In the first conversation with Den Uijl, the abuse came up unexpectedly. Then the debris clearing began. Trauma is like broken glass lying in a thousand pieces throughout a house. Therapy means: finding all of those pieces. And that is not easy because the dark period of his boyhood is like a freezer for Daan. Much he does not remember. "How did I get to that room? I don't know, at most, in fits and starts. I do remember -I think it was the second time- that my mother suddenly called for dinner at the time of the abuse. It was finished abruptly. I walked downstairs as if nothing was wrong."


Under Den Uijl's guidance, Daan has so-called perpetrator confrontation talks with his brother. They discuss what happened, how the abuse could take place and what the damage is. The aim is to restore the relationship; the highest achievable ideal is reconciliation. During these talks, Daan heard details from his brother that he himself could no longer recall from memory. For instance, he thought the abuse only happened a few times, but according to his brother, it happened much more often.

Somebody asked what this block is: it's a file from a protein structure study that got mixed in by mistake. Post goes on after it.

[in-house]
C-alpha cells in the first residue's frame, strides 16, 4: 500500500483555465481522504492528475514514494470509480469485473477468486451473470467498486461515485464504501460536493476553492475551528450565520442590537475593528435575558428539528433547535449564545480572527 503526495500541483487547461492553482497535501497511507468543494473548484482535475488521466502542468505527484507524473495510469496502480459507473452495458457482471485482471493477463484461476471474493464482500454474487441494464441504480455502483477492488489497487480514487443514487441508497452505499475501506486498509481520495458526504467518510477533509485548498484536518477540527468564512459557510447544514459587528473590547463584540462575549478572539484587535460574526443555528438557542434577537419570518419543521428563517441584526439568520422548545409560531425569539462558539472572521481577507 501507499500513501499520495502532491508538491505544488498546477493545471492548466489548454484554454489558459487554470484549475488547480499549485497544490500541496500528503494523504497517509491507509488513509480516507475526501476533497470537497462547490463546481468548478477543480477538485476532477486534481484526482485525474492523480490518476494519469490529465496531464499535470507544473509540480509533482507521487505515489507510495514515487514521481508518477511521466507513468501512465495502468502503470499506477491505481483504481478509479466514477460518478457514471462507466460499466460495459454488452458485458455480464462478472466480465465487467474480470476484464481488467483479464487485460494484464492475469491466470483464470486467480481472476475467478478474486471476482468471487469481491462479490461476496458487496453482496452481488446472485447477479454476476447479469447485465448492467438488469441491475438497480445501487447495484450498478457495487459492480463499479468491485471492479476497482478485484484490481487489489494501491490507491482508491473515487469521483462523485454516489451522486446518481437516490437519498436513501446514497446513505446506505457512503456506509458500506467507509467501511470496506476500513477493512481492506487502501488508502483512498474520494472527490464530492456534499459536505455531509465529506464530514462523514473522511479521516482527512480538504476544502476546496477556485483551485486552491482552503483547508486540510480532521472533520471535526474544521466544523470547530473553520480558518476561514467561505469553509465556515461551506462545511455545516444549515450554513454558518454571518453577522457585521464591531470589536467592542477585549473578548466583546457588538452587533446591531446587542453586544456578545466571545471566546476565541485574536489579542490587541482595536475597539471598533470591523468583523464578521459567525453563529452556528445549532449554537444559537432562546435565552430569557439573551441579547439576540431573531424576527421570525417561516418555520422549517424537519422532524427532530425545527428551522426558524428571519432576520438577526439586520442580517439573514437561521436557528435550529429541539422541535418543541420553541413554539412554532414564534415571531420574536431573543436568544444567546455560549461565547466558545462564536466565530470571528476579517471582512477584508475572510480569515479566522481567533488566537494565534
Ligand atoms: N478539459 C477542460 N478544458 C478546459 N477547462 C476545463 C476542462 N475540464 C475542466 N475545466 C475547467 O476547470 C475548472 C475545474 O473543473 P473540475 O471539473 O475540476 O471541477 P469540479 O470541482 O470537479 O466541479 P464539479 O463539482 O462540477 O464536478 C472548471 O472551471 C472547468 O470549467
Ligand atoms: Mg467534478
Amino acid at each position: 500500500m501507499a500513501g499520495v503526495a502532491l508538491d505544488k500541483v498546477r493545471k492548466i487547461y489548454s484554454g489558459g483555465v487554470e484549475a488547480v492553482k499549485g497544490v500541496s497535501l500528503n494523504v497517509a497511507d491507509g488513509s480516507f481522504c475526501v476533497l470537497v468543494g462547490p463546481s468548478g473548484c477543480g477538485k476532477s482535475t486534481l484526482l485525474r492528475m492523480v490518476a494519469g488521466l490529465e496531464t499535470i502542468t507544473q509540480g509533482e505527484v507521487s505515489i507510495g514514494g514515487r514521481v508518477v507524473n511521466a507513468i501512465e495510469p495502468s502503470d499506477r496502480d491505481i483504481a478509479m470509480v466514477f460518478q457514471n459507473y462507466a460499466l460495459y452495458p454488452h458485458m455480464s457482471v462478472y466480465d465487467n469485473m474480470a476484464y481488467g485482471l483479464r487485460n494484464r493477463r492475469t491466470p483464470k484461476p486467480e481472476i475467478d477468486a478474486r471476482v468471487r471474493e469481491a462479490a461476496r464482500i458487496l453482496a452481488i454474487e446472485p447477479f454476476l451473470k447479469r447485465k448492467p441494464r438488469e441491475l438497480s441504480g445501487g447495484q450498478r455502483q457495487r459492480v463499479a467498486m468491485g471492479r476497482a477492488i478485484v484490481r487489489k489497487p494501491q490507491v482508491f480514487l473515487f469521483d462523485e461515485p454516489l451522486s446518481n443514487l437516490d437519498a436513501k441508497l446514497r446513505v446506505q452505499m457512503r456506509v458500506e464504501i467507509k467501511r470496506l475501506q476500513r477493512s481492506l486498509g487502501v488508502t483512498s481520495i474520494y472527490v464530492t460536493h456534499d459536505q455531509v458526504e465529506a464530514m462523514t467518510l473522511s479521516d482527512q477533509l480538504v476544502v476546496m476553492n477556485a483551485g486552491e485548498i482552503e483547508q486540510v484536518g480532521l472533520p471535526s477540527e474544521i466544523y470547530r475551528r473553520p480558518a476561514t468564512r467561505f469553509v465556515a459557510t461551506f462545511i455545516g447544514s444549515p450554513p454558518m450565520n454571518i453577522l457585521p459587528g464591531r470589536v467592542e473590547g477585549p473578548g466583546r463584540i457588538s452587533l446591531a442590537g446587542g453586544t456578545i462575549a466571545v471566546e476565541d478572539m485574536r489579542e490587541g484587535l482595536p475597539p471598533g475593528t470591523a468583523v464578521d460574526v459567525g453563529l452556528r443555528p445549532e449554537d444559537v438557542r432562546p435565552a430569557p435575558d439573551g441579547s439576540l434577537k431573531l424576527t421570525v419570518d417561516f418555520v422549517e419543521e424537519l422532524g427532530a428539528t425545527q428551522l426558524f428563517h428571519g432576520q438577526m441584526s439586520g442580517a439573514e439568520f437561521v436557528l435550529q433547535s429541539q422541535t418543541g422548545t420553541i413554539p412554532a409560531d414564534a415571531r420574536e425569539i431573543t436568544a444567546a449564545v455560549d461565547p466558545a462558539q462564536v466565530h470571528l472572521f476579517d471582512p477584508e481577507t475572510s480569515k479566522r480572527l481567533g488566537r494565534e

It's not surprising that memory fails abuse victims, Den Uijl knows. To Daan: "If you were to write your autobiography, pages 33 to 42 would be blank. Or contain a few words at most. You pushed those experiences away - out of survival instinct."

So isn't it better to leave those painful memories in the freezer than stir them up? No, says Daan firmly, "Then I would continue to struggle with myself. Thanks to therapy, I am learning to breathe independently instead of using an oxygen mask."